Contemporary sculpture and architecture utilize fabrics, fibers and textile materials in myriad ways. As a medium for fine art work, and in particular sculptural forms, installations and public art, it has gained significant notoriety. As a flexible medium for interior architectural applications, textiles are used to define space, buffer sound and harness energy. For architectural exteriors, viable tensile, soft and inflatable structures create organically inspired surfaces and forms that address issues of durability, strength and environment. Additionally, recent changes in climate and world politics have created demand for flexible, portable shelters and emergency structures for growing nomadic populations. This course begins by expanding upon and pushing against the inherent properties of fabrics to create hanging and freestanding sculptures and membrane surfaces using armatures, stands, and “gravity fighting” possibilities. Further investigation of fabric properties gives consideration to the transformation of a two-dimensional material into a three-dimensional structure or object. In addition to the construction of sculptural forms and tectonic works, students learn a variety of techniques that disrupt or manipulate fabric surfaces, such as heat-setting synthetics, cutting/carving industrial felt and using hardener. Students develop a collection of sketches, inspirations and material samples that inform the final design or artwork.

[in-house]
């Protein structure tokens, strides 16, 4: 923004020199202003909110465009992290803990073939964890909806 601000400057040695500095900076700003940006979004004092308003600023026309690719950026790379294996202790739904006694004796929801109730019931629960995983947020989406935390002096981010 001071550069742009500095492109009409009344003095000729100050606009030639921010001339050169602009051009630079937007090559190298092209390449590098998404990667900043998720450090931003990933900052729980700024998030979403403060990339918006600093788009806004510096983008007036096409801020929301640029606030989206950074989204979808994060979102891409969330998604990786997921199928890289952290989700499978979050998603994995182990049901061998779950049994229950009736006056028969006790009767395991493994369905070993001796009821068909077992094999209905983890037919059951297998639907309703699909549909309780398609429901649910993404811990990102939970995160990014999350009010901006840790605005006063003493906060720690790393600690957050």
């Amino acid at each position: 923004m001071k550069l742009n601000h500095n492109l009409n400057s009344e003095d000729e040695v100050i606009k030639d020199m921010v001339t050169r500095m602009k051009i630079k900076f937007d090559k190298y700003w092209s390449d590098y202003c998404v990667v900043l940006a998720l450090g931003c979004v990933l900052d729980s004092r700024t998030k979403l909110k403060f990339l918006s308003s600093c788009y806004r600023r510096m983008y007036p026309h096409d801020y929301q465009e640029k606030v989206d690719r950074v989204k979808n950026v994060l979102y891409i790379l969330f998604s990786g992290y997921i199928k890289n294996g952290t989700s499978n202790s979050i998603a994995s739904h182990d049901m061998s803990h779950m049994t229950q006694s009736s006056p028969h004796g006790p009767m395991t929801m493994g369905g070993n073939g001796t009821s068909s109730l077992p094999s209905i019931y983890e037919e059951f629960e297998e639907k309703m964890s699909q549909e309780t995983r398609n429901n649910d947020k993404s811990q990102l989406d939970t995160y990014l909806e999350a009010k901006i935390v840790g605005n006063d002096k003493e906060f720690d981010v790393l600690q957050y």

June 26 – August 1
Mondays + Tuesdays
9am-4:30pm (no class 7/4)
Tuition for RISD Alumni and Students $2,475
Lab Fee $10
Harel Kedem: BFA and B.Arch, RISD; MAAS, MIT. Harel is a painter, sculptor and architect whose works include environmental art such as public sculptures, monuments and fountains, as well as exhibits in international museums and galleries. He taught at MIT and Harvard, and currently teaches at RISD. He currently resides and works in Boston, Massachusetts and Tel Aviv, Israel.